Overcoming Section 214(b) of the Immigration and Nationality Act

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On average, more than a million visa applicants are rejected every year under Section 214(b) of the Immigration and Nationality Act. Nonimmigrant visa applicants, excluding H-1B and L-1 visa holders, bear the responsibility of demonstrating their non-immigrant intent. Under 214(b), applicants must not only qualify for the visa but also agree to adhere to its terms upon entering the US. For B visa applicants, proof of a foreign residence and temporary visit intentions for business or pleasure is necessary. F visa applicants additionally need to demonstrate both qualifications for studies and the intent to return home after completion. Employment visa seekers must exhibit qualifications relevant to their visa type. Notably, there’s no time restriction on invoking 214(b); for instance, prolonged previous stays in the US leading to suspected employment violations more than 10 years ago can prompt its application.

Consular officers commonly resort to visa revocation. This affects thousands annually due to “new information that came to light after visa issuance” that raises doubts about the applicant’s qualification for the visa, potentially invoking 214(b) or other ineligibility clauses.  Consular staff regularly conduct B visa validation studies on applicants who received visas: they check to see whether the visa was used, and if so, whether the person returned in a timely fashion.

Rejected nonimmigrant visa applicants receive standard letters citing reasons such as insufficient ties to their home countries or failure to meet the requirements of the visa category, although the actual grounds for denial vary significantly. Often, the actual reason might not be legitimate or valid. Some common reasons might be limited ties to home country, interview problems, inaccurate consular understanding of facts or law, among others.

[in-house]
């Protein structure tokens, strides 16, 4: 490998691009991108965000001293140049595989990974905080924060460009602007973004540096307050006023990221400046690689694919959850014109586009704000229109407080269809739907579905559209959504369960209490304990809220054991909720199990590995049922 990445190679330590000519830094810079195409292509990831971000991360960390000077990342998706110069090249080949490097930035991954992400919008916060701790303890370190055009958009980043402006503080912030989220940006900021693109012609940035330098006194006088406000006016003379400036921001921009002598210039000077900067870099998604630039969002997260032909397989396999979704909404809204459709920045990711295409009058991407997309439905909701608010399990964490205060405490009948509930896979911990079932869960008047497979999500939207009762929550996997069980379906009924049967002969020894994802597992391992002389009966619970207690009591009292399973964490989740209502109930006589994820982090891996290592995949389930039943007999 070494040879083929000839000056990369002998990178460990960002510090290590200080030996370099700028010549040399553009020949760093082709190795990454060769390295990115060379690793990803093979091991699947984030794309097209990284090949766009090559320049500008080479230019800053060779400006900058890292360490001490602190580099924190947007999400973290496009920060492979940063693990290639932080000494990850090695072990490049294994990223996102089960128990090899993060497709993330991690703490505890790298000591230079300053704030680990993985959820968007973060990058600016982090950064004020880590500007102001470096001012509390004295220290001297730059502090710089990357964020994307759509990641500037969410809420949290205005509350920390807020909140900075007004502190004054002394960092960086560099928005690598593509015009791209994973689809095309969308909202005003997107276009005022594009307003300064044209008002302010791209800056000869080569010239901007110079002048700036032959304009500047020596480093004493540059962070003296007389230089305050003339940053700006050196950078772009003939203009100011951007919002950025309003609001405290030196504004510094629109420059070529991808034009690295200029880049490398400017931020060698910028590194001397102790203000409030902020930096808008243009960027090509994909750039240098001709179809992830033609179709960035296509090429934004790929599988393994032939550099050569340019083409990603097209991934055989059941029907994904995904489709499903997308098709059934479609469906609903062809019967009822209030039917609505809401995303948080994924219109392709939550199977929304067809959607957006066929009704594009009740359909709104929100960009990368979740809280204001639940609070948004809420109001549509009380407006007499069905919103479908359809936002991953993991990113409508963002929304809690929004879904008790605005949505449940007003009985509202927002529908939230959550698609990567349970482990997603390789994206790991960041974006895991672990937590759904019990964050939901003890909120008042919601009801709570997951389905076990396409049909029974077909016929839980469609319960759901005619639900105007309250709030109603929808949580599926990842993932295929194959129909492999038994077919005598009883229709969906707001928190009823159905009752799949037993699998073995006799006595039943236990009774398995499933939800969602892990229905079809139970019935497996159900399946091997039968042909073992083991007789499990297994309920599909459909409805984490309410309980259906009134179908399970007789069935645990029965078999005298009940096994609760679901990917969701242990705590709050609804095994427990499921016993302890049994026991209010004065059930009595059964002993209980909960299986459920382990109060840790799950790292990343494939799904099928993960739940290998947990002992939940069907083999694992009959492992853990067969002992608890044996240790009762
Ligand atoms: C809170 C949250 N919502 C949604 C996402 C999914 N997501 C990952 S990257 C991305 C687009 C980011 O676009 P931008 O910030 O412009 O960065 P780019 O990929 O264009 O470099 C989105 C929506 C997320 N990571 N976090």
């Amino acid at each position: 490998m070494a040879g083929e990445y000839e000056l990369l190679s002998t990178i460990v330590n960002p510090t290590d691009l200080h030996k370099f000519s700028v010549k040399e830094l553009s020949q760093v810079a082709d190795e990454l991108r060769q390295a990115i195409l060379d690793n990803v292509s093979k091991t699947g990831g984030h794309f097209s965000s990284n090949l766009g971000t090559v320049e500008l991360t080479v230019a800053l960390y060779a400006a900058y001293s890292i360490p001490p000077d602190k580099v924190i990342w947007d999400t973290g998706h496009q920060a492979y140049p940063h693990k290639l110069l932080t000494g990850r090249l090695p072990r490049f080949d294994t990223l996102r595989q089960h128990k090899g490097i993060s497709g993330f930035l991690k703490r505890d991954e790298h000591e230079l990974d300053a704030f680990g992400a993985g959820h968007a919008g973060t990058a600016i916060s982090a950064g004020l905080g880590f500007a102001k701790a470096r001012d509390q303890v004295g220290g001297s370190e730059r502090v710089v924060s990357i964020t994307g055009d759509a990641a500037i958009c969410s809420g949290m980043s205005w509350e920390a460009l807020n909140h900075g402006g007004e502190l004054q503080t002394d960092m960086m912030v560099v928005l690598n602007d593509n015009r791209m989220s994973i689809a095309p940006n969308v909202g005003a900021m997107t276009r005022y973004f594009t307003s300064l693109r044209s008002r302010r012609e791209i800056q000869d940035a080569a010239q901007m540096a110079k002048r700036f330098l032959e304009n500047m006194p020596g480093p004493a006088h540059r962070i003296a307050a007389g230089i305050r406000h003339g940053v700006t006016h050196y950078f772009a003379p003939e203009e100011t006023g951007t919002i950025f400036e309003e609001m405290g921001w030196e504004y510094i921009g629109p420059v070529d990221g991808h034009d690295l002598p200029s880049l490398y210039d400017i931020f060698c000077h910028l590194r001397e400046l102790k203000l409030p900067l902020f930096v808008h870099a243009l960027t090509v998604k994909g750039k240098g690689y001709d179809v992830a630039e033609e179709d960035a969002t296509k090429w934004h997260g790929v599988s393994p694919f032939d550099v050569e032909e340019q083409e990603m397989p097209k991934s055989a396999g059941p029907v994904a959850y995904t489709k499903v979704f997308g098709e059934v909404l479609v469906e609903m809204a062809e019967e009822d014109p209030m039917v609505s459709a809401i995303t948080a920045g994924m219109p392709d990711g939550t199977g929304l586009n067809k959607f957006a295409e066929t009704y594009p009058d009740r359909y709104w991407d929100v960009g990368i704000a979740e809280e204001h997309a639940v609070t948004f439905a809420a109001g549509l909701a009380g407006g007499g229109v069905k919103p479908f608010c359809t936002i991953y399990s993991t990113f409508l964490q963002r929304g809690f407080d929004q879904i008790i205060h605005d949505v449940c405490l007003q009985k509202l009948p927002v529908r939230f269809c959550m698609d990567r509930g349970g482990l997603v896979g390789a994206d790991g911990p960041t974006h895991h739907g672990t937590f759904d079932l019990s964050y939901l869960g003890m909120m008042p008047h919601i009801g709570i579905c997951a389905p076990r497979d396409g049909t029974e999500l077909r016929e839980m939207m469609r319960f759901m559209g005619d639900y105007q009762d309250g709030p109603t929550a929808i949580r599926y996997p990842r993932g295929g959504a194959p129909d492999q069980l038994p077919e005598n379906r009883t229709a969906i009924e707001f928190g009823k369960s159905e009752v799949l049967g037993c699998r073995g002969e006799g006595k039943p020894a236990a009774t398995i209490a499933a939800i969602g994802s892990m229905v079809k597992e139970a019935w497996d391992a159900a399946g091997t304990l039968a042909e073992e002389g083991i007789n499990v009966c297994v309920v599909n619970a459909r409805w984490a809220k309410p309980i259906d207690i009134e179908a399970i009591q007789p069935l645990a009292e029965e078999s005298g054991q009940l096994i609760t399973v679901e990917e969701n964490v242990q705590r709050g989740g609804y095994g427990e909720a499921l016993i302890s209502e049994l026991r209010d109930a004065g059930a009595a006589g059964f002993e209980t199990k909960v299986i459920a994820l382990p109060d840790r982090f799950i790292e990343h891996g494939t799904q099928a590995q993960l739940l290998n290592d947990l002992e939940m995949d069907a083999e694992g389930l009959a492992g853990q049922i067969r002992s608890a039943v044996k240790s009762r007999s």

214(b) can be among the hardest refusals to overcome because of the broad consular discretion. An analysis of the underlying reason for the denial is imperative.  For example, an individual came to us after his ESTA had been revoked and visa denied under Section 214(b).  We did a deep-dive into his situation. We learned that having spent substantial time in the US and being young, unmarried, and lacking permanent employment in his home country, CBP revoked his ESTA and refused his entry under Section 212(a)(7)(A)(i). This incident left a black mark on his record, triggering a subsequent visa denial under Section 214(b). He then settled in a third country, had a serious American girlfriend, set up a small business, and established himself. He wanted to travel to the US to visit his girlfriend’s family. Initially, we examined his CBP Record of Sworn Statement (I-877) and collaborated with him to devise a strategy: when would be the best time to apply; how could he strengthen his ties; how can he present his case after the incident with CBP? We assisted him in completing his DS-160 form and prepared him for the interview. After a brief interview, he was granted the B-2 visa.

As can be seen, every denial is different depending on one’s circumstances. To see how we have helped individuals avoid 214(b) refusals or overcome 214(b) denials, please visit the Case Studies section. Please contact us to discuss your situation.